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161. Logos & Episteme: Volume > 7 > Issue: 4
J. Adam Carter, Jesper Kallestrup, Duncan Pritchard Introduction
162. Logos & Episteme: Volume > 7 > Issue: 4
Modesto Gómez-Alonso Cartesian Humility and Pyrrhonian Passivity: The Ethical Significance of Epistemic Agency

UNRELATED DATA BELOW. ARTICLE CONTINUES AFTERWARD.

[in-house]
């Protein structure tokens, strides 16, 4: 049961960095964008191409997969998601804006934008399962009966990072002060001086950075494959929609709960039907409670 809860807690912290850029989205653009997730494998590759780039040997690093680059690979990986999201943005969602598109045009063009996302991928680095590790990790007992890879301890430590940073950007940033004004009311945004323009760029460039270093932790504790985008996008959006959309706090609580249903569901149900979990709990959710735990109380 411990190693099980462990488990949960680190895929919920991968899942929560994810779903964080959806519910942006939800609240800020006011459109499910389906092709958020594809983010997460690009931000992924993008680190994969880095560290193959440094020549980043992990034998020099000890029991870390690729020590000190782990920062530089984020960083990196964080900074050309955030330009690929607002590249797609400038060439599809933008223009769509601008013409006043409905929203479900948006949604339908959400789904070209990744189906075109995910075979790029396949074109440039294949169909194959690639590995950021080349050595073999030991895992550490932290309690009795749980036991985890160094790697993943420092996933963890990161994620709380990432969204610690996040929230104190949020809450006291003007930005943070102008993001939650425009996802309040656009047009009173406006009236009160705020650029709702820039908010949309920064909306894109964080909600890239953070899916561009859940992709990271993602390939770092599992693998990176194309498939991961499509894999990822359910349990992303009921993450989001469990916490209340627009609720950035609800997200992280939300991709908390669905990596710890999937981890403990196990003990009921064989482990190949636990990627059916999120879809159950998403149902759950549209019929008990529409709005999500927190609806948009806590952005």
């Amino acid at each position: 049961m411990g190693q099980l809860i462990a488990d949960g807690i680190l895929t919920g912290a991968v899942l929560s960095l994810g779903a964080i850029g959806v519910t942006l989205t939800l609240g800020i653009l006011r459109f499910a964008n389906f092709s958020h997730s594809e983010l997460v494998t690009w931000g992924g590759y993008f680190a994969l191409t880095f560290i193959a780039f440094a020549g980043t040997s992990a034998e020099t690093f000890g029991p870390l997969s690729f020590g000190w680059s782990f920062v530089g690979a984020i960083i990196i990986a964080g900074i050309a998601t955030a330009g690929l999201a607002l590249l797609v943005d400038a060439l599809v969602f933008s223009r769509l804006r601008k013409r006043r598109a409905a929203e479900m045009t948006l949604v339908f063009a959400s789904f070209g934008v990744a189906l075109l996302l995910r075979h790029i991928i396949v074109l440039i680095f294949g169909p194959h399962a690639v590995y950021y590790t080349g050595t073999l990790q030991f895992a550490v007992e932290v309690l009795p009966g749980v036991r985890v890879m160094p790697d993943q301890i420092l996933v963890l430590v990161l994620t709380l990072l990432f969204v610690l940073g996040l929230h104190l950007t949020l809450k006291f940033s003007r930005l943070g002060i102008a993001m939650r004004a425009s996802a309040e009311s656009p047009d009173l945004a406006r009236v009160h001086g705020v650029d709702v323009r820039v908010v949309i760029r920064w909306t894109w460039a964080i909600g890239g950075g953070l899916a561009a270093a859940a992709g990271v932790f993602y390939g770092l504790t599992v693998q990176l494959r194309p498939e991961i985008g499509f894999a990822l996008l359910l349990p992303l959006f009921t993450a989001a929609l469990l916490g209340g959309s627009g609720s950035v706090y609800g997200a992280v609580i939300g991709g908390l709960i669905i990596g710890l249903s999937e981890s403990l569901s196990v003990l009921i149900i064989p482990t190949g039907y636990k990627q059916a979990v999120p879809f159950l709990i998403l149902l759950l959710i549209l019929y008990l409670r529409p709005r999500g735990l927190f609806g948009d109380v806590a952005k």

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While the Academic sceptics followed the plausible as a criterion of truth and guided their practice by a doxastic norm, so thinking that agential performances are actions for which the agent assumes responsibility, the Pyrrhonists did not accept rational belief-management, dispensing with judgment in empirical matters. In this sense, the Pyrrhonian Sceptic described himself as not acting in any robust sense of the notion, or as ‘acting’ out of subpersonal and social mechanisms. The important point is that the Pyrrhonian advocacy of a minimal conception of ‘belief’ was motivated by ethical concerns: avoiding any sort of commitment, he attempted to preserve his peace of mind. In this article, I argue for a Cartesian model of rational guidance that, in line with some current versions of an agential virtue epistemology, does involve judgment and risk, and thus which is true both to our rational constitution and to our finite and fallible nature. Insofar as epistemic humility is a virtue of rational agents that recognise the limits of their judgments, Pyrrhonian scepticism, and a fortiori any variety of naturalism, is unable to accommodate this virtue. This means that, in contrast to the Cartesian model, the Pyrrhonist does not provide a satisfactory answer to the problem of cognitive disintegration. The Pyrrhonist thus becomes a social rebel, one that violates the norm of serious personal assent that enables the flourishing of a collaborative and social species which depends on agents that, however fallible, are accountable for their actions and judgments.